In truth it’s a subtle pursuit
The Heretics: Adventures with the Enemies of Science
By Will Storr Picador, 395pp, $29.95 have fun, meet people, gather diverting material for a second book. (His first, in 2009, was the quirky The Curse of the Labrador Duck.
The result is an above-average travelogue, by turns amusing and informative. The serious message is that humankind interferes with nature at its peril. Success stories are rare and usually (nine times out of 10) an introduced foreign species simply dies off.
Occasionally real damage is done. Chilton’s cautionary examples include Pacific oysters in The Netherlands, rhododendrons in Ireland, ruddy ducks in Spain, Formosan termites in New Orleans and bullfrogs in Uruguay.
Especially disastrous has been the planting in Iceland of nootka lupine flowers, native to Alaska and British Columbia. The idea was hatched in 1885 as a way of replenishing the island’s thin soils, denuded by deforestation since the 11th century. ‘‘ On paper,’’ writes Chilton, ‘‘ it looked like a good plan ... However, the wrong species was chosen for introduction. Some lupines are perfectly palatable, but other species are toxic, containing noxious chemicals.’’
The genius in charge chose the toxic ones. The result: minimal improvement to Iceland’s soil but a widespread pest potentially fatal to livestock and human beings and, to boot, reduced diversity of native Icelandic plants.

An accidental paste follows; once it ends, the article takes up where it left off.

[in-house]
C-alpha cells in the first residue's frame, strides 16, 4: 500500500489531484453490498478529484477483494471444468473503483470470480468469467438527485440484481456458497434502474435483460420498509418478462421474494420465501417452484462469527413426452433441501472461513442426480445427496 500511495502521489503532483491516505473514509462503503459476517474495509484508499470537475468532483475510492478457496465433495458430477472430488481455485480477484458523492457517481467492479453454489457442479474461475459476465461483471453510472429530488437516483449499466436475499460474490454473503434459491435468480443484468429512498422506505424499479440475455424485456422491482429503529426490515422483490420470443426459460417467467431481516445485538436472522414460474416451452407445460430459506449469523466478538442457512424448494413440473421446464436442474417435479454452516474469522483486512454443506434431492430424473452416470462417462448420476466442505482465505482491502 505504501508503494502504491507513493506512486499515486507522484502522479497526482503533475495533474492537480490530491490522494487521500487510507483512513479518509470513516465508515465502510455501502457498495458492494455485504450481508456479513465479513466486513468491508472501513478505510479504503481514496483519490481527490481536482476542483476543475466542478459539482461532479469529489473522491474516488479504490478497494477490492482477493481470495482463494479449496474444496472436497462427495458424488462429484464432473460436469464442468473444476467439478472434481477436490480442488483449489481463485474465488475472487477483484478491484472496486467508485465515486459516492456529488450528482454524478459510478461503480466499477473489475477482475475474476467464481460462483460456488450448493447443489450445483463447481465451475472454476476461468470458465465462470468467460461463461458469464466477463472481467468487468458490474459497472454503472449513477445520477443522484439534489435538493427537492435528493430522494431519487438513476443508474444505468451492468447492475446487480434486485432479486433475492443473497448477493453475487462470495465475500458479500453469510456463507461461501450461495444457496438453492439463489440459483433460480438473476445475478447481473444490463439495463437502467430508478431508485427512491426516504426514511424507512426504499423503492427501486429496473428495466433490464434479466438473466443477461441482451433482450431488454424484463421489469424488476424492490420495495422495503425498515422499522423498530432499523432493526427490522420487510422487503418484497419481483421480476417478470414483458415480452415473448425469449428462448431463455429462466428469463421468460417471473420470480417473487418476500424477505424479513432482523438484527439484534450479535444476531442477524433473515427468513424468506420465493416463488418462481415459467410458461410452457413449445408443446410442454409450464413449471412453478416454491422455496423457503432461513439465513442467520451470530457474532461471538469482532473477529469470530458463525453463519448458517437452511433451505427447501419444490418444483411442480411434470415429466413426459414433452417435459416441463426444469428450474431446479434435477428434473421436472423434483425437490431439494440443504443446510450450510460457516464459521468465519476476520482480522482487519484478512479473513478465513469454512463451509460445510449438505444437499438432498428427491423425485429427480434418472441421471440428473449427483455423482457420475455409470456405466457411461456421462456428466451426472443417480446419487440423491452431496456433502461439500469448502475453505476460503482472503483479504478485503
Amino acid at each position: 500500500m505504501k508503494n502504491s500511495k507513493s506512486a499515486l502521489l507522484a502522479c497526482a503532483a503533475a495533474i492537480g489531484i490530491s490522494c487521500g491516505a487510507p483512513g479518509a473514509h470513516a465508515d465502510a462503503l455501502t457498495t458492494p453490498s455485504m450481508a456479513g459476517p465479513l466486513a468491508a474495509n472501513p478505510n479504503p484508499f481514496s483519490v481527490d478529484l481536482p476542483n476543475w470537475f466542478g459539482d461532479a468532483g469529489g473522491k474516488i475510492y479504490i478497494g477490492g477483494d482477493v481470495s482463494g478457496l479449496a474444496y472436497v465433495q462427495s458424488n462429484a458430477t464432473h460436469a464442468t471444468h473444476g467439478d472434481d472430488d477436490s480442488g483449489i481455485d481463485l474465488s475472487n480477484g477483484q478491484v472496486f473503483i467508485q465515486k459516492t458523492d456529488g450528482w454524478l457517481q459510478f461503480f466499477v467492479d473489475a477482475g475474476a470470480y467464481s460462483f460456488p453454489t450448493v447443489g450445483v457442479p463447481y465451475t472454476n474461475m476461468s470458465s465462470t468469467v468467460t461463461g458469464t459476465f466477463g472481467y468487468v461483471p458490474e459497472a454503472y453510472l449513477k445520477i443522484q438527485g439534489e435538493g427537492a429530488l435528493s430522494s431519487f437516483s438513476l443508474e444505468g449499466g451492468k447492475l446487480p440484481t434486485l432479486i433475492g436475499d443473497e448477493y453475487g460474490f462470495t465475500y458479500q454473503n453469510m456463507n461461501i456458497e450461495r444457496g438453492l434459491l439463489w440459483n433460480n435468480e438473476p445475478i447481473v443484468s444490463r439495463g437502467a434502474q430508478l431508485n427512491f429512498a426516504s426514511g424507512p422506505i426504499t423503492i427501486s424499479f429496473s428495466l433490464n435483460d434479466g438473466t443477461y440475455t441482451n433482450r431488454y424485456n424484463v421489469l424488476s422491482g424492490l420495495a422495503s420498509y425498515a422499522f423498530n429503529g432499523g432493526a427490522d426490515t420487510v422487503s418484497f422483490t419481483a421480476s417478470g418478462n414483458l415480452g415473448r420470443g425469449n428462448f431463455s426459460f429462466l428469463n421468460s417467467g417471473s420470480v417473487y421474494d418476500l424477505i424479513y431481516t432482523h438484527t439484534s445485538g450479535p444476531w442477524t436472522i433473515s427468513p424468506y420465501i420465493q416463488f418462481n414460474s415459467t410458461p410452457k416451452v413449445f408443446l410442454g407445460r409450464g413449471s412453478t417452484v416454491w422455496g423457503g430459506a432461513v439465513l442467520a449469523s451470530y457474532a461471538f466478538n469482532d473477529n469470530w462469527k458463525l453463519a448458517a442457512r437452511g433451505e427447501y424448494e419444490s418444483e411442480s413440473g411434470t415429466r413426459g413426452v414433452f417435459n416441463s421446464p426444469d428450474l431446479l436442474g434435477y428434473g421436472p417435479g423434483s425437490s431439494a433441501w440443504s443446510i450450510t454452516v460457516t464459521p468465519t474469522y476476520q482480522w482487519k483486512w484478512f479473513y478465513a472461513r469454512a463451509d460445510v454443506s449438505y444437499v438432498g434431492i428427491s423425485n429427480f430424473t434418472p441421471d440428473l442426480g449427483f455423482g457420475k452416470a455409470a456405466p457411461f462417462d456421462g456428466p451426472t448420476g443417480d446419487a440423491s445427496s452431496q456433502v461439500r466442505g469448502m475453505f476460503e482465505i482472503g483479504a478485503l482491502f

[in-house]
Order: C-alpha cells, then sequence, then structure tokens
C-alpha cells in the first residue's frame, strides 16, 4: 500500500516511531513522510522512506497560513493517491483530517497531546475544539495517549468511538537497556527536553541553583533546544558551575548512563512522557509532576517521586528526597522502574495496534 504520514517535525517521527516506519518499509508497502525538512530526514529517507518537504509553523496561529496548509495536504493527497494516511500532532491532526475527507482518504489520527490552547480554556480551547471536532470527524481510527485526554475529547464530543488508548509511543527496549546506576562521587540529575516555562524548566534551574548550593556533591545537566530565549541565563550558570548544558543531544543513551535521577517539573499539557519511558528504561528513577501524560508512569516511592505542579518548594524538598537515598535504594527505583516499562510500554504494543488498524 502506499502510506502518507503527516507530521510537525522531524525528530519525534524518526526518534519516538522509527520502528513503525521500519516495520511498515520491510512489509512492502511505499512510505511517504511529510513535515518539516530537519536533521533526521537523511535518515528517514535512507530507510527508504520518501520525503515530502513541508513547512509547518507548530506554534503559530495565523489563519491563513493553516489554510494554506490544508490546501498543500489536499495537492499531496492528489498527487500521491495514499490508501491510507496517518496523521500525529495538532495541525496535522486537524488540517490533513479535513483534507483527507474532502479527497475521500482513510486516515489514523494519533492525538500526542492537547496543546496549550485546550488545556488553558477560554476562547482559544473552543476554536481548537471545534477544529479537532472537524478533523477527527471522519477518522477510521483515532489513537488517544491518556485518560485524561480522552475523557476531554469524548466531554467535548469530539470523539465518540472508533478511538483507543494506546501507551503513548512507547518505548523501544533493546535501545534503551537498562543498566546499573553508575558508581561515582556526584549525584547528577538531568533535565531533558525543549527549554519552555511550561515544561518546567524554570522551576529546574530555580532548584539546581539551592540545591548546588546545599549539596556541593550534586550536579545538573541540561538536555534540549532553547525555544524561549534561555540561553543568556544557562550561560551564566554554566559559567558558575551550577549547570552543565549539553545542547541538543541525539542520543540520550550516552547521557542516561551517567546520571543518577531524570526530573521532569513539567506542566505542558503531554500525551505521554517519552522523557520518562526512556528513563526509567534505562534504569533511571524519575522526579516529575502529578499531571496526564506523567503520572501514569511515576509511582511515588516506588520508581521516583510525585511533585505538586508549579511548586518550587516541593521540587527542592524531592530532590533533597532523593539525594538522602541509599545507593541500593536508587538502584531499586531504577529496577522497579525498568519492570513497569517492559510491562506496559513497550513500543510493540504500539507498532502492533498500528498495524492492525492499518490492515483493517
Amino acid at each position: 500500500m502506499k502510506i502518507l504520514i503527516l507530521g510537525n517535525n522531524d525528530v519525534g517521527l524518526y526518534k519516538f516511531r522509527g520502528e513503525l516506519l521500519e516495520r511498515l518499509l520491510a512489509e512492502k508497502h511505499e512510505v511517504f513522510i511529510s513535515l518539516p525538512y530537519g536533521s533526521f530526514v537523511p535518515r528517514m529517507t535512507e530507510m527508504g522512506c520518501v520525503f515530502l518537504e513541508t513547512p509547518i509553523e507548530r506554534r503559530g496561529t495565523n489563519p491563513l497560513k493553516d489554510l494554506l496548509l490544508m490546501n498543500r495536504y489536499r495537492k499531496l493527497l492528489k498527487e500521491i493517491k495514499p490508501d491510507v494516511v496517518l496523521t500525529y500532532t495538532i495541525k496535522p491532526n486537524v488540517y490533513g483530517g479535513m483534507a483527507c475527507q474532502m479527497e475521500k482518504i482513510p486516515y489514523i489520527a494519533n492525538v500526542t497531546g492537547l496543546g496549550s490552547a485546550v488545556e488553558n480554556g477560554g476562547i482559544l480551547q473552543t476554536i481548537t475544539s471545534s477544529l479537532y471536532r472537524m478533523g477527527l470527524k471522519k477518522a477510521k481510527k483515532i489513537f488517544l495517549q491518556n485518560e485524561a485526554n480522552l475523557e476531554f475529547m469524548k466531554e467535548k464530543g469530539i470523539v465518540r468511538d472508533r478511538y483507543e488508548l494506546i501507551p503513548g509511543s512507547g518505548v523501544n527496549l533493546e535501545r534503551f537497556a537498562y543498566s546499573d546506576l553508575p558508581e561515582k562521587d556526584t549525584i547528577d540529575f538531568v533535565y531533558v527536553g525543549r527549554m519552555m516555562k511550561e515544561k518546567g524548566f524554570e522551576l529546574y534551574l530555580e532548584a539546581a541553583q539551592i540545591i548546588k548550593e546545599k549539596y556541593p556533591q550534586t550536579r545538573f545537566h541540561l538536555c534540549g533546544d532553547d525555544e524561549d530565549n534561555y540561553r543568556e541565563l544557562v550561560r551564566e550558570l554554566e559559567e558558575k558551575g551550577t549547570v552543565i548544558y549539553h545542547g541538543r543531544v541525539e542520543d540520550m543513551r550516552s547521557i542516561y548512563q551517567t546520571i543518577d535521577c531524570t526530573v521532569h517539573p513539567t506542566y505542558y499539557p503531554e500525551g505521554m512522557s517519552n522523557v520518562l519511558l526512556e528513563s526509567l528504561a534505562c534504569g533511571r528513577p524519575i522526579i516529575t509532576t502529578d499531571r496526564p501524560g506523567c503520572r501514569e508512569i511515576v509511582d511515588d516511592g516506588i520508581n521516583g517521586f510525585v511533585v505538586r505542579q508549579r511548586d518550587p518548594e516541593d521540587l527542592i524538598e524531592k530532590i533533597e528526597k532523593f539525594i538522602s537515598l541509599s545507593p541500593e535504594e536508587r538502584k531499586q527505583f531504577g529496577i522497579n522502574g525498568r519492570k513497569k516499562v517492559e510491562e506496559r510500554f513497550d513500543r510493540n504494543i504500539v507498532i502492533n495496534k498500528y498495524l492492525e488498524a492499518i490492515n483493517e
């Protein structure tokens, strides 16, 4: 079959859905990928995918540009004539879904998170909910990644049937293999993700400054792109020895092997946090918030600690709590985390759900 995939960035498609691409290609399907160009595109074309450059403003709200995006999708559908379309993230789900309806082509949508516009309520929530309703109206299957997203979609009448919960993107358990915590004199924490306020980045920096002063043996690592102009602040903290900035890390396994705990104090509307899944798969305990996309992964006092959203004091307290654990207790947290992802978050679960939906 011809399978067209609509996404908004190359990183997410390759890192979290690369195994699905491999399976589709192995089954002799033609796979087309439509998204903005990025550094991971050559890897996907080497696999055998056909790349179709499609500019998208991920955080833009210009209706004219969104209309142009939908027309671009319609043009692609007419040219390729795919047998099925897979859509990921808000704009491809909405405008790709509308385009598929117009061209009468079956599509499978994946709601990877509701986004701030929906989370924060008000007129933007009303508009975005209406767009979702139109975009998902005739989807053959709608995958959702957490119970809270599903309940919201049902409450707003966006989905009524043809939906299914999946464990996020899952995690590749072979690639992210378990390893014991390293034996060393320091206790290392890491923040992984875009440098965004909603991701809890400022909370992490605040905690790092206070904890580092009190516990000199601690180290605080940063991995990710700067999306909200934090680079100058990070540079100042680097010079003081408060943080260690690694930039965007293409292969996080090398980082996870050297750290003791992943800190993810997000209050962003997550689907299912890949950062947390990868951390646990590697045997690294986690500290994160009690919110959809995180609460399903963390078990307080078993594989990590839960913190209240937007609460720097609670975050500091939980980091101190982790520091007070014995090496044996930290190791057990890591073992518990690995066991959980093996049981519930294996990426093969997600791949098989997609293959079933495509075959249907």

Such examples are interesting but Chilton did not need to traverse the globe to find them. Indeed, he need not have left Australia. Or he could have confined himself to just one other destination.
‘‘ Hawaii,’’ he jokes, ‘‘ is in perpetual competition with Australia for bragging rights about whose landscape has been more thoroughly chewed up by introduced species.
‘‘ Australia has rabbits, cane toads, camels, rabbits, fire ants, foxes, rabbits, pigeons, and more rabbits, but virtually everything in Hawaii has been brought from somewhere else.’’
But if Chilton had gone only to Hawaii, or had just stayed home, he would not have gathered the exotic material he needed for this book. Readers also would have missed out on the nice incidental descriptions of other places and cultures and some witty character sketches of his travelling companions. There were some real eccentrics among them. I expect Chilton was glad to come home to his wife. Everything he needed was here.
The same cannot be said of Storr. He needed to travel to appraise some of his more notable subjects, such as historian and Holocaust denier David Irving. To gain access to Irving he joins a small tour group in eastern Europe. Its members — a ghastly collection of racist cranks whom even Irving despises — pay their hero to show them around concentration camps and other attractions.
‘‘ When I returned to my room,’’